Sadly, many causes and factors play into the psychosis of any kind. While it can occur as a result of alcohol abuse, it is still a rare occurrence. Other psychotic disorders, such as schizophrenia, are much more common and can often cause what one perceives as alcohol-induced psychosis. To have an alcohol-induced psychotic disorder, that individual has to have done years of unsafe, heavy, and consistent drinking. Even then, it takes an experienced physician to determine if alcohol was the cause of one’s psychosis. There are many other variables these professionals must consider in psychosis cases, such as family history, medications one might be taking, and physical health issues such as hyperthyroidism.
Fortunately, researchers have narrowed down a few characteristics for these physicians, which can help distinguish alcohol-induced psychosis from other disorders like schizophrenia. The features associated with alcohol-induced psychosis include:
- Later onset of psychosis
- Higher levels of symptoms of depression and anxiety
- Fewer negative symptoms (than schizophrenia)
- Better insight and judgment (than in those with schizophrenia)
- Less functional impairment
In examining these qualities, physicians may be able to gain a clearer understanding if one is experiencing alcohol-induced psychosis or psychosis of another kind.
Treatment for Alcohol-induced Psychosis
Although alcohol-induced psychosis can be alarming, the solution is simple: sobriety. If one eliminates alcohol from their life, they will no longer be affected by it or go into any psychotic episodes produced by alcohol. But, while this solution is simple, it does not mean it is easy. Recovery takes time, treatment, and an abundance of support. Fortunately, some readily available treatment programs and centers can tailor a program to one’s needs, including those with an alcohol-induced psychotic disorder.
Detoxification and Rehab:
For anyone with alcohol addiction, detoxification is the first step for recovery. Detoxifying one’s system occurs naturally and purges the abused substance; however, it is painful and potentially dangerous when psychosis is involved. The process should be at an inpatient facility or treatment center and under medical professionals’ supervision only. This is especially true for anyone who has alcohol-induced psychosis; alcohol withdrawals may cause a psychotic episode during the detoxifying process.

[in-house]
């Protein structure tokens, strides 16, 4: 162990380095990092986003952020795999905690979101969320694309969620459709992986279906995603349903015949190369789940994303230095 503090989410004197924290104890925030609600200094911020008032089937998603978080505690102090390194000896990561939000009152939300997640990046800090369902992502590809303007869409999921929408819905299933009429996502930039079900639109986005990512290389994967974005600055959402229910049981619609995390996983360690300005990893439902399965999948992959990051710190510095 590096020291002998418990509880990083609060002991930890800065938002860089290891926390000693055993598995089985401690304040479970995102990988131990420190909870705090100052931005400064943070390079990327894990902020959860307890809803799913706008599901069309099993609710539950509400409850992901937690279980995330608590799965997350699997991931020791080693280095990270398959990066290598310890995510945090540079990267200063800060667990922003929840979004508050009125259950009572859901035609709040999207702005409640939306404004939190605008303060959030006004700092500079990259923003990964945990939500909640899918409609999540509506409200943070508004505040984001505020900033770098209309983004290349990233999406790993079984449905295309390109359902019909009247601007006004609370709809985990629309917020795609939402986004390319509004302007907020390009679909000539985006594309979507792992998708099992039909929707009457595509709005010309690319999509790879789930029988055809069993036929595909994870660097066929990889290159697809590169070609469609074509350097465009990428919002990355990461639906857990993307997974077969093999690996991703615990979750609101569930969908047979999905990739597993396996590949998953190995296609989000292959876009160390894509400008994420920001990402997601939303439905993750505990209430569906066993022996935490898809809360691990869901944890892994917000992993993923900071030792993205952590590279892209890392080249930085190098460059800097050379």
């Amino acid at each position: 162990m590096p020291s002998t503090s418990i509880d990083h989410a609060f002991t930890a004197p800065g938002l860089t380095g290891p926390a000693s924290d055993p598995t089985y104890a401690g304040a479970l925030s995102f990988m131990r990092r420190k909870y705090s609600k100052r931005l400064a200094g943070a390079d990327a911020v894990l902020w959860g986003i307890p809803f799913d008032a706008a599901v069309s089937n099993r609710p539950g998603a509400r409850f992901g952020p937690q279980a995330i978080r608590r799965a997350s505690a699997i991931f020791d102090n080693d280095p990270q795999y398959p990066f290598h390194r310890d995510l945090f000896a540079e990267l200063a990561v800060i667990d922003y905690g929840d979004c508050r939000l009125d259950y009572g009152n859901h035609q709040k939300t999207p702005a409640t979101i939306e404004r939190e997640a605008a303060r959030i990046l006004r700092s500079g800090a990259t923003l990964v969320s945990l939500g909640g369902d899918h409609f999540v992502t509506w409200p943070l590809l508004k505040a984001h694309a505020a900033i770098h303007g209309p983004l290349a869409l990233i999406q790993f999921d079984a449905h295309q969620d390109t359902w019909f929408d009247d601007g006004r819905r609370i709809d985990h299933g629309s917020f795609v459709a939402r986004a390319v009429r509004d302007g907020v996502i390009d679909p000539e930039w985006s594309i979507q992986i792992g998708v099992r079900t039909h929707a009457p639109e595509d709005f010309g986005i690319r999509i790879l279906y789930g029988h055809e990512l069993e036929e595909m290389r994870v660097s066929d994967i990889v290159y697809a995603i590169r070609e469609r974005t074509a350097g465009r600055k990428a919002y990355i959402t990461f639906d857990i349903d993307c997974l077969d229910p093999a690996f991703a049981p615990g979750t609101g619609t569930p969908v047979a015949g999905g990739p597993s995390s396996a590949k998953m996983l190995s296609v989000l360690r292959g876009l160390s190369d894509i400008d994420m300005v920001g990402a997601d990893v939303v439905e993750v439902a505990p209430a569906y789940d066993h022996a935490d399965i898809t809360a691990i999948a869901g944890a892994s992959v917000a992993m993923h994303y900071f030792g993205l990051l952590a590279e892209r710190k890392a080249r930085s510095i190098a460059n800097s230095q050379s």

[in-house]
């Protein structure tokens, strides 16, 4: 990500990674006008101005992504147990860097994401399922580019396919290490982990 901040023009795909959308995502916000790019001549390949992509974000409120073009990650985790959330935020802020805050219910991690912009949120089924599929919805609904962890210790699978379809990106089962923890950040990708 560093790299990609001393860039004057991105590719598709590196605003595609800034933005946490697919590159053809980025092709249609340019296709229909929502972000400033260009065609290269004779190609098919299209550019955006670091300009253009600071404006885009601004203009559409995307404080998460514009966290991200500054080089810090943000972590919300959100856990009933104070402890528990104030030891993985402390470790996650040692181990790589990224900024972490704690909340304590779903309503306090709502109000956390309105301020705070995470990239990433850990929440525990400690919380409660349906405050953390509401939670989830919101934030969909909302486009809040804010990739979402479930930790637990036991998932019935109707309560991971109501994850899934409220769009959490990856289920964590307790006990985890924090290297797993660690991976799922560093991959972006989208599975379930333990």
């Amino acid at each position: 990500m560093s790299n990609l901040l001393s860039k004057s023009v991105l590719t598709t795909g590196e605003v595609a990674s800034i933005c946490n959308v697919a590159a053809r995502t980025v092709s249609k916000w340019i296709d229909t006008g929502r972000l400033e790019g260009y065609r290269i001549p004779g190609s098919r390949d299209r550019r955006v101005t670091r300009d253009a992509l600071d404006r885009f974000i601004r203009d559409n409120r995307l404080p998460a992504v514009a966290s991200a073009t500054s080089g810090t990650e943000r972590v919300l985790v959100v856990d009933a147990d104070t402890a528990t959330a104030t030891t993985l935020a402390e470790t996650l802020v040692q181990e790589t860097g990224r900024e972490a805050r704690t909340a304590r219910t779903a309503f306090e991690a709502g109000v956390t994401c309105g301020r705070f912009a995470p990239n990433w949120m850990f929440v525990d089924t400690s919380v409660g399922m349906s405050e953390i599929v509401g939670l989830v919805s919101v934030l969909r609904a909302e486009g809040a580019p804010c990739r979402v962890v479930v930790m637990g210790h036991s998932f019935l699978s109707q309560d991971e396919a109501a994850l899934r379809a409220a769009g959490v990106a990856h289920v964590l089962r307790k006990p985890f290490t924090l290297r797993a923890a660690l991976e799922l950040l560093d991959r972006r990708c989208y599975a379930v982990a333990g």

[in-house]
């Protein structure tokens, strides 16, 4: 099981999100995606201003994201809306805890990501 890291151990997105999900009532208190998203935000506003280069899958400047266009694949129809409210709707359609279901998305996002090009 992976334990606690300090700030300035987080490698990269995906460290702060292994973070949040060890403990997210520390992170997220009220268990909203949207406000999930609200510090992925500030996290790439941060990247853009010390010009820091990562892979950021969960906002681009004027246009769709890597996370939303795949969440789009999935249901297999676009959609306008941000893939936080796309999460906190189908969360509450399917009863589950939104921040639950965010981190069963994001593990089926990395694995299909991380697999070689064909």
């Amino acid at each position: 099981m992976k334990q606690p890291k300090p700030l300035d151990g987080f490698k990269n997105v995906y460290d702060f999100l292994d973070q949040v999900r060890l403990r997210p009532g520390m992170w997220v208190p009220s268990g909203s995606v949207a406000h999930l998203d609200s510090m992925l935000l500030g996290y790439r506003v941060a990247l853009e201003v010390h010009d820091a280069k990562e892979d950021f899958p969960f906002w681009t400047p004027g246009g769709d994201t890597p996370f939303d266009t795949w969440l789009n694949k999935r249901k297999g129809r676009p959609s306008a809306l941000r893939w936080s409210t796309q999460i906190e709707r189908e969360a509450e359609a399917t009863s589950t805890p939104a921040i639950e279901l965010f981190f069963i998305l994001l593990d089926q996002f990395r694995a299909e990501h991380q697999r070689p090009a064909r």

Fortunately, doctors and nurses can then provide care for an individual, using medications to ease pain and discomfort. For those who may experience a psychotic episode while detoxifying, the medical team’s presence also keeps one from harming themselves or others as the body begins to adjust to life in recovery. After detoxifying one’s body, a rehabilitation facility can then start to help one identify triggers for their addiction and how to rebuild their lives in the future. For more information about the right treatment option for you, call us today to speak to an addiction specialist.
Help is Here
Despite how rare it is, alcohol-induced psychosis can have extremely detrimental effects on one’s health and life in general. Psychosis includes several harmful effects, including hallucinations, delusions, and even disassociation. Since alcohol, especially alcohol ingested in large quantities over extended periods, is so toxic to the brain, it can change the mind. By rewiring the brain, one can experience psychotic episodes either due to extreme intoxication or withdrawal. However, through sobriety, psychotic episodes caused by alcohol can no longer occur. Much like with alcoholism, you are committing to treatment and sobriety will effectively better one’s health and stop this form of psychosis.
If you or a loved one have an addiction to alcohol or even alcohol-induced psychosis, there is hope. While the path to sobriety is not easy, it is possible with the right help. Do not lose hope! Give us a call today at 626-602-2966. Our addiction specialists are happy to help find you the proper treatment to put you on a path to recovery as soon as possible. Remember, you can overcome it.
Written by: Richard Morris